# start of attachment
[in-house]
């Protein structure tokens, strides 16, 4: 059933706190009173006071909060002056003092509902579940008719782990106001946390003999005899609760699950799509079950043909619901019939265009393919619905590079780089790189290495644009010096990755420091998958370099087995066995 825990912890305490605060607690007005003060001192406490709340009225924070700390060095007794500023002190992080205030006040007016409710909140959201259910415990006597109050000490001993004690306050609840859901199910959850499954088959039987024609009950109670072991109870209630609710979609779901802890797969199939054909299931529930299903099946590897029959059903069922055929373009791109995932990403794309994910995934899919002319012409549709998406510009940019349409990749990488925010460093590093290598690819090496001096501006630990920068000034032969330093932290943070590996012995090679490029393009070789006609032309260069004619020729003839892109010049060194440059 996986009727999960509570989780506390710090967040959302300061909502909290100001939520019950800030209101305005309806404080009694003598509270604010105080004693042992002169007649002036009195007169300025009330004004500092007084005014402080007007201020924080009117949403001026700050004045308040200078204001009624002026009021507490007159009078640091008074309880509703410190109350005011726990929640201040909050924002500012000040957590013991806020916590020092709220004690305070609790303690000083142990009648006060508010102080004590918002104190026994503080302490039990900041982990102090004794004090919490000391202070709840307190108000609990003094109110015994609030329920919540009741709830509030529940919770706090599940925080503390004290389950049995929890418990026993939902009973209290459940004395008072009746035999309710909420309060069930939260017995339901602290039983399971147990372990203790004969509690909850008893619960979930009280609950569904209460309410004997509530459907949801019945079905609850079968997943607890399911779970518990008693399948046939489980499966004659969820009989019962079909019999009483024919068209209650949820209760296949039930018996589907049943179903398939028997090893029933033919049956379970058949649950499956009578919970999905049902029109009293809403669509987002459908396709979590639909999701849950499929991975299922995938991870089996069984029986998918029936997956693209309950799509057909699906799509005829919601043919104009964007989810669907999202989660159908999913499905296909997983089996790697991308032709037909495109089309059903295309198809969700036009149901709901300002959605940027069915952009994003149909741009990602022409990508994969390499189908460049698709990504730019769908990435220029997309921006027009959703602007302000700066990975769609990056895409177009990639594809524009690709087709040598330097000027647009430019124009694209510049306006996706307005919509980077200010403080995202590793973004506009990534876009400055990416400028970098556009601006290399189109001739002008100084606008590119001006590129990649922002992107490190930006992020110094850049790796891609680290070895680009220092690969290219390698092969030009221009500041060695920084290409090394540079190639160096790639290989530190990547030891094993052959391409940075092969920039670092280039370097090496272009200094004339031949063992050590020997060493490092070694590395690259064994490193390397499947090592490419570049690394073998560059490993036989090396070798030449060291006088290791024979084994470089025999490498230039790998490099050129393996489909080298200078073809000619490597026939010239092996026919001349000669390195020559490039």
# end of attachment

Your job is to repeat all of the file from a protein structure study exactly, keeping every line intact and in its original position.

[in-house]
């Protein structure tokens, strides 16, 4: 059933706190009173006071909060002056003092509902579940008719782990106001946390003999005899609760699950799509079950043909619901019939265009393919619905590079780089790189290495644009010096990755420091998958370099087995066995 825990912890305490605060607690007005003060001192406490709340009225924070700390060095007794500023002190992080205030006040007016409710909140959201259910415990006597109050000490001993004690306050609840859901199910959850499954088959039987024609009950109670072991109870209630609710979609779901802890797969199939054909299931529930299903099946590897029959059903069922055929373009791109995932990403794309994910995934899919002319012409549709998406510009940019349409990749990488925010460093590093290598690819090496001096501006630990920068000034032969330093932290943070590996012995090679490029393009070789006609032309260069004619020729003839892109010049060194440059 996986009727999960509570989780506390710090967040959302300061909502909290100001939520019950800030209101305005309806404080009694003598509270604010105080004693042992002169007649002036009195007169300025009330004004500092007084005014402080007007201020924080009117949403001026700050004045308040200078204001009624002026009021507490007159009078640091008074309880509703410190109350005011726990929640201040909050924002500012000040957590013991806020916590020092709220004690305070609790303690000083142990009648006060508010102080004590918002104190026994503080302490039990900041982990102090004794004090919490000391202070709840307190108000609990003094109110015994609030329920919540009741709830509030529940919770706090599940925080503390004290389950049995929890418990026993939902009973209290459940004395008072009746035999309710909420309060069930939260017995339901602290039983399971147990372990203790004969509690909850008893619960979930009280609950569904209460309410004997509530459907949801019945079905609850079968997943607890399911779970518990008693399948046939489980499966004659969820009989019962079909019999009483024919068209209650949820209760296949039930018996589907049943179903398939028997090893029933033919049956379970058949649950499956009578919970999905049902029109009293809403669509987002459908396709979590639909999701849950499929991975299922995938991870089996069984029986998918029936997956693209309950799509057909699906799509005829919601043919104009964007989810669907999202989660159908999913499905296909997983089996790697991308032709037909495109089309059903295309198809969700036009149901709901300002959605940027069915952009994003149909741009990602022409990508994969390499189908460049698709990504730019769908990435220029997309921006027009959703602007302000700066990975769609990056895409177009990639594809524009690709087709040598330097000027647009430019124009694209510049306006996706307005919509980077200010403080995202590793973004506009990534876009400055990416400028970098556009601006290399189109001739002008100084606008590119001006590129990649922002992107490190930006992020110094850049790796891609680290070895680009220092690969290219390698092969030009221009500041060695920084290409090394540079190639160096790639290989530190990547030891094993052959391409940075092969920039670092280039370097090496272009200094004339031949063992050590020997060493490092070694590395690259064994490193390397499947090592490419570049690394073998560059490993036989090396070798030449060291006088290791024979084994470089025999490498230039790998490099050129393996489909080298200078073809000619490597026939010239092996026919001349000669390195020559490039």